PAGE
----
Faculty Profile

Shamma Alam

Assistant Professor of International Studies (2014)

Contact Information

alams@dickinson.edu

Althouse Hall Room 115
717.254.8167
http://users.dickinson.edu/~alams/index.html

Bio

Shamma Alam received his Ph.D. in Economics in June 2014 from University of Washington – Seattle. He received his B.A in Economics from Franklin & Marshall College, and M.A. in Economics from University of Washington. His research interests are in Development, Health, and Population Economics with focuses on Sub-Saharan Africa and South Asia. In the past, he has worked for the development organizations Bill & Melinda Gates Foundation and the World Bank.

Education

  • B.A., Franklin & Marshall College, 2009
  • M.A., University of Washington-Seattle, 2011
  • Ph.D., 2014

2015-2016 Academic Year

Fall 2015

ECON 214 International Development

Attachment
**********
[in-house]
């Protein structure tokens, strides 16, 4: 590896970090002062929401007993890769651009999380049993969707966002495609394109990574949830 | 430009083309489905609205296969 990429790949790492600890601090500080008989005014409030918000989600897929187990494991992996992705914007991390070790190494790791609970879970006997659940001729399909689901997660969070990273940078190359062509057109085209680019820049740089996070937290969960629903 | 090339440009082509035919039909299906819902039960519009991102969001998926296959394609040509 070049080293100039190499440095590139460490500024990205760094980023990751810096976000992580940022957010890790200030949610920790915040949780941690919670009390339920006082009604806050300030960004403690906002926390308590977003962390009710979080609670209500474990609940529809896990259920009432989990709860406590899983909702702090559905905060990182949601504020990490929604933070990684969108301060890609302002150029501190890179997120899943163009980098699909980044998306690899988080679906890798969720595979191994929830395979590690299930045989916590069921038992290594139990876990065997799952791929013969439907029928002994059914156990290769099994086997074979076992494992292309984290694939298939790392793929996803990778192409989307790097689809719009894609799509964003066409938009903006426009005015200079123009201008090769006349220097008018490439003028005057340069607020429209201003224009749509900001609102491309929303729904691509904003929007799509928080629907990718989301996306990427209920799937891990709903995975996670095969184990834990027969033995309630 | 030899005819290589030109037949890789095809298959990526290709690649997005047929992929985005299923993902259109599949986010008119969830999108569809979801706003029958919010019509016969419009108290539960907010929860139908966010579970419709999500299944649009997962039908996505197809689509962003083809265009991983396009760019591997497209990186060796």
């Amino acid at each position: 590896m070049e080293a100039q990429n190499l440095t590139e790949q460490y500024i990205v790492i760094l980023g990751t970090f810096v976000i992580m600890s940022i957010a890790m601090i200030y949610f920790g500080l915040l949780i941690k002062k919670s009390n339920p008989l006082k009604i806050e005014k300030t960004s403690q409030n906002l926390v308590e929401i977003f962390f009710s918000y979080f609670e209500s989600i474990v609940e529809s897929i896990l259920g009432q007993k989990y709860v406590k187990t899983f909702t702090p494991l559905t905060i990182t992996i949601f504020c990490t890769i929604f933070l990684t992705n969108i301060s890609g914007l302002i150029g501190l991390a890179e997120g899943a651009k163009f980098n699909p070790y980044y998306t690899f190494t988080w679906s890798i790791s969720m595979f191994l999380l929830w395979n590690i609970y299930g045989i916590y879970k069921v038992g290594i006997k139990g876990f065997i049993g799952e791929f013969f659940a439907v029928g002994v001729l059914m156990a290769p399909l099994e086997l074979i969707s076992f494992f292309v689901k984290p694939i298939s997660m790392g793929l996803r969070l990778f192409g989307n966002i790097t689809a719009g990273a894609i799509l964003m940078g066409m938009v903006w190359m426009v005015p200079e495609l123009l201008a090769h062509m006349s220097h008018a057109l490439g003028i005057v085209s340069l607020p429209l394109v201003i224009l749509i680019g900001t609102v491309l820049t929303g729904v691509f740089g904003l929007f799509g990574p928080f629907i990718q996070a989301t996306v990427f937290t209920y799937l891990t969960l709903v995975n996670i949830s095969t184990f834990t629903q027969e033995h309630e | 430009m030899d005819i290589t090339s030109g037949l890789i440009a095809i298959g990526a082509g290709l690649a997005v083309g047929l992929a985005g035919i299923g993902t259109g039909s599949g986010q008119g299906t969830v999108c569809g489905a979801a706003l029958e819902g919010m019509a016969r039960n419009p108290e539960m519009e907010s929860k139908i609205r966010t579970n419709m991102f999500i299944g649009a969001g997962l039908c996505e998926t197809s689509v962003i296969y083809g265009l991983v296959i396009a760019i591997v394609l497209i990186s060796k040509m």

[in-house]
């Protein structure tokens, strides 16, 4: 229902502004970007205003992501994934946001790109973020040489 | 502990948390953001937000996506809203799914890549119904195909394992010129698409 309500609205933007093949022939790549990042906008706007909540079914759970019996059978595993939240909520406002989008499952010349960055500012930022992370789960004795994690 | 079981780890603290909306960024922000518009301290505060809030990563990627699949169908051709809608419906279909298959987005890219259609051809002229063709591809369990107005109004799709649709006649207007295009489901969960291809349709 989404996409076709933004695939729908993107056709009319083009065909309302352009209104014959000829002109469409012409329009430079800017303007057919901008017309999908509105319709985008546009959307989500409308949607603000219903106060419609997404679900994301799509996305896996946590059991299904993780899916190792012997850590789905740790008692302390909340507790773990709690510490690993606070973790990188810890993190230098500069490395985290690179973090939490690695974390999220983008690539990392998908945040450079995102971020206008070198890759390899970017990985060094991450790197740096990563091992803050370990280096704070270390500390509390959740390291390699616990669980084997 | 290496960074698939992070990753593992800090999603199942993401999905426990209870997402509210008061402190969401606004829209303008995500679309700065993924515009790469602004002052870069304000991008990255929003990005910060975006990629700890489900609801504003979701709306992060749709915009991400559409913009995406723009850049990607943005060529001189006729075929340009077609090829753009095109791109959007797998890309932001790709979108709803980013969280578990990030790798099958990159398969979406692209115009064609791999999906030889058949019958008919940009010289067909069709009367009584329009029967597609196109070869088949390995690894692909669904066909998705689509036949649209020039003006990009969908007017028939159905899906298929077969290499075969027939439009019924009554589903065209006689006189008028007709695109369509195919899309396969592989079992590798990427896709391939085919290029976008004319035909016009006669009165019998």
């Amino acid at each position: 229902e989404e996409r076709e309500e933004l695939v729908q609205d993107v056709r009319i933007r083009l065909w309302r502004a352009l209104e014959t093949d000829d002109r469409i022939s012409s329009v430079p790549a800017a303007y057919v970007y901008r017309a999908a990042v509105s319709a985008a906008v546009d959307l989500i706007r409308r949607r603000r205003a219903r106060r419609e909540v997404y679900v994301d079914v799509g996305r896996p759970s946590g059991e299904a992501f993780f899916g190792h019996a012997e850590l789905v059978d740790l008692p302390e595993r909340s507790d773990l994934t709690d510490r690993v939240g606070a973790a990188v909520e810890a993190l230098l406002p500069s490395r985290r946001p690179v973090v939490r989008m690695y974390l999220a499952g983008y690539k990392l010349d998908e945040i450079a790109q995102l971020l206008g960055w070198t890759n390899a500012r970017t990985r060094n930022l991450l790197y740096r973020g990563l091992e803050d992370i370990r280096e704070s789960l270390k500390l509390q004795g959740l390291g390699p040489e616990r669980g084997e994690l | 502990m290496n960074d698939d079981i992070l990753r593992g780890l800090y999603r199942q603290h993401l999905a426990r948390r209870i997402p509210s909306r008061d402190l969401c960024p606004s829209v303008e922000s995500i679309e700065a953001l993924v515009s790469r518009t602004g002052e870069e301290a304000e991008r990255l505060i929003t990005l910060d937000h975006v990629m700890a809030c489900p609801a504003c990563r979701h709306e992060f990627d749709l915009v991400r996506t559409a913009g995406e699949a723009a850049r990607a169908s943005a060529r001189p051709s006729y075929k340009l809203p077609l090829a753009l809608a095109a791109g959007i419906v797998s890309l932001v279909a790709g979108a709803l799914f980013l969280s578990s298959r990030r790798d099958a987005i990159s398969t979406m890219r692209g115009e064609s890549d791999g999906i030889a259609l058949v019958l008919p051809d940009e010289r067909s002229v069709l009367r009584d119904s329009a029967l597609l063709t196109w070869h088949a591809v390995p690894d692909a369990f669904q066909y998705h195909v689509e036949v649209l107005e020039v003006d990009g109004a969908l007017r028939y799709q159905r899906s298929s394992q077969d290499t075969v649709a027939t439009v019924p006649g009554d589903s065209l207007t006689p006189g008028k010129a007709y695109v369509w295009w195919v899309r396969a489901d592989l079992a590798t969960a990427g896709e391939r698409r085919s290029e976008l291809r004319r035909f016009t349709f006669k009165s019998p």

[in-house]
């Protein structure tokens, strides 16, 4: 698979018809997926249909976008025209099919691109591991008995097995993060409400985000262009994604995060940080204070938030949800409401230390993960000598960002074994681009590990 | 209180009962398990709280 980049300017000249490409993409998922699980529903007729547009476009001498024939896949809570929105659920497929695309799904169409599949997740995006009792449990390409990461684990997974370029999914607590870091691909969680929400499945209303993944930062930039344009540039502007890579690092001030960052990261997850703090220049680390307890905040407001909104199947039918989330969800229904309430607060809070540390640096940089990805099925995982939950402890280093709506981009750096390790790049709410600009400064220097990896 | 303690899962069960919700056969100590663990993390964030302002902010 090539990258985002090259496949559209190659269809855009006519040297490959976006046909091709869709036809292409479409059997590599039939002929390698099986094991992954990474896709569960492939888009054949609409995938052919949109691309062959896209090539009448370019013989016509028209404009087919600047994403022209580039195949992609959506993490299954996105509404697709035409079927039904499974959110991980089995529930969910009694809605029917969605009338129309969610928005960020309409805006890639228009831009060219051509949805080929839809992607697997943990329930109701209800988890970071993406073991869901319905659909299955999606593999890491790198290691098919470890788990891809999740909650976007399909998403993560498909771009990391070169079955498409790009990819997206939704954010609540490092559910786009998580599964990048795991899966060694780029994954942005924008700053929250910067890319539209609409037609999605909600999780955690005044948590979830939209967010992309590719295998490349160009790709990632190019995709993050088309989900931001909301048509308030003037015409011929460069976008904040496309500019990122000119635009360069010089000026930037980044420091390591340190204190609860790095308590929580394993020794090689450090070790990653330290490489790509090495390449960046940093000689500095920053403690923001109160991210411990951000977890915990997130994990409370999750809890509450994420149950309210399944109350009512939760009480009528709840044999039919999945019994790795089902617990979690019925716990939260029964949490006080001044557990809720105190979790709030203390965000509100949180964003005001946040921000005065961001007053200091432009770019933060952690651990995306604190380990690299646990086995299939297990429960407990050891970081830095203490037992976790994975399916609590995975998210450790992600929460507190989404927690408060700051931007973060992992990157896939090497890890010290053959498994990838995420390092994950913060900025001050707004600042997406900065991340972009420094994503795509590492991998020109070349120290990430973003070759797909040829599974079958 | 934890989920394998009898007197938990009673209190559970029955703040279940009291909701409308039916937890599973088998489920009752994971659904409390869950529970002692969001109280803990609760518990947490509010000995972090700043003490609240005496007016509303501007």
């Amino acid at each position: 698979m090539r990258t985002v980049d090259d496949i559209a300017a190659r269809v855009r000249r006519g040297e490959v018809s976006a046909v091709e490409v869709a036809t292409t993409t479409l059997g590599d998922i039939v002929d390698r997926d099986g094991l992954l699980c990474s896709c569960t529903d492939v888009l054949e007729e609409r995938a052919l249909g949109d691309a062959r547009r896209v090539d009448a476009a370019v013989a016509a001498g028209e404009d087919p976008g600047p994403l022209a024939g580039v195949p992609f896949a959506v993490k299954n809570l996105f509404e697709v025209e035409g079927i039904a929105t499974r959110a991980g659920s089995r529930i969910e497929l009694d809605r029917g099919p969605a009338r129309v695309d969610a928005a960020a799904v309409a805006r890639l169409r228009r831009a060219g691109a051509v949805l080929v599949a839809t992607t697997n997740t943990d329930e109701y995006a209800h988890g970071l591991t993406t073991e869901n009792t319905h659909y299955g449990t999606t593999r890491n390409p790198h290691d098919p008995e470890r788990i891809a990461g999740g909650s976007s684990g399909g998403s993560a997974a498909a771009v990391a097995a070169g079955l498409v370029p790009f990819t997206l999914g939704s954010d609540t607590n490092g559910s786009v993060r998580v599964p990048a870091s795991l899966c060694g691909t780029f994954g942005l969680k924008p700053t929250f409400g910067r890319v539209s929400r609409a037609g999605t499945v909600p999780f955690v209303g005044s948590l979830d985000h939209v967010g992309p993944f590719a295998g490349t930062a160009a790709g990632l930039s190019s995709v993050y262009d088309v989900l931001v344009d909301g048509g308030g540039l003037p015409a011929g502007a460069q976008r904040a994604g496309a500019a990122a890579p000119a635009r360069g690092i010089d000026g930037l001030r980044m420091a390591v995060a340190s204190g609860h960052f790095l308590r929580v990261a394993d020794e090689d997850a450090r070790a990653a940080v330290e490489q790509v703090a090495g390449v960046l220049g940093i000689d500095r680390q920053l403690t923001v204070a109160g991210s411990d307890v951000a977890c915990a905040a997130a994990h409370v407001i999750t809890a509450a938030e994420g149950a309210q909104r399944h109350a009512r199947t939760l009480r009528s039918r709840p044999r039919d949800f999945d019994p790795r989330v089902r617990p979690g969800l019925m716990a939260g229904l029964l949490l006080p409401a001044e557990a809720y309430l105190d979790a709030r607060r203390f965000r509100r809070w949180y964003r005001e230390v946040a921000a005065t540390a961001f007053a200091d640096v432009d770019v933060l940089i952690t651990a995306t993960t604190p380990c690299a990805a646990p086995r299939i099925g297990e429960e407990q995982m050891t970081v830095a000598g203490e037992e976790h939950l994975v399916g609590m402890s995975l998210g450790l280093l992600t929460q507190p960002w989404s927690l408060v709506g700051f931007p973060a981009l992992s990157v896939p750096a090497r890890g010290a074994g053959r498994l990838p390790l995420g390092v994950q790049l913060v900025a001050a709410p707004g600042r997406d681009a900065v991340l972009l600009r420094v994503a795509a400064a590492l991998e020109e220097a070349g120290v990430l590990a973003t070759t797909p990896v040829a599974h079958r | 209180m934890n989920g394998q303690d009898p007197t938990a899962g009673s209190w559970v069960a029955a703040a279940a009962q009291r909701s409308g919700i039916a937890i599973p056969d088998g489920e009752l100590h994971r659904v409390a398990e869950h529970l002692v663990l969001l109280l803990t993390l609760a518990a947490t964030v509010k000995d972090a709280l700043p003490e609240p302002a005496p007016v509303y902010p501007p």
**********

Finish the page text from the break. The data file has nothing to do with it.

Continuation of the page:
Cross-listed with INST 290-03.This course will cover the main topics that are covered in traditional development classes, which include agricultural/subsistence household issues, credit constraints in poor country setttings, issues related to education, child labor, migration, population, and health, and also potential development and sustainability problems that we are going to face because of climate change.

INST 290 International Development
Cross-listed with ECON 214-03.This course will cover the main topics that are covered in traditional development classes, which include agricultural/subsistence household issues, credit constraints in poor country setttings, issues related to education, child labor, migration, population, and health, and also potential development and sustainability problems that we are going to face because of climate change.

INST 290 Global Health
This course will focus on a) historical cases of major diseases and epidemics around the world; b) look at the current burden and distribution of disease and mortality around the world and in multiple dimensions – by geography, social class, race, and gender; c) try to understand the determinants of global health disparities; and d) understand the development of global health policies, and outcomes of global health interventions.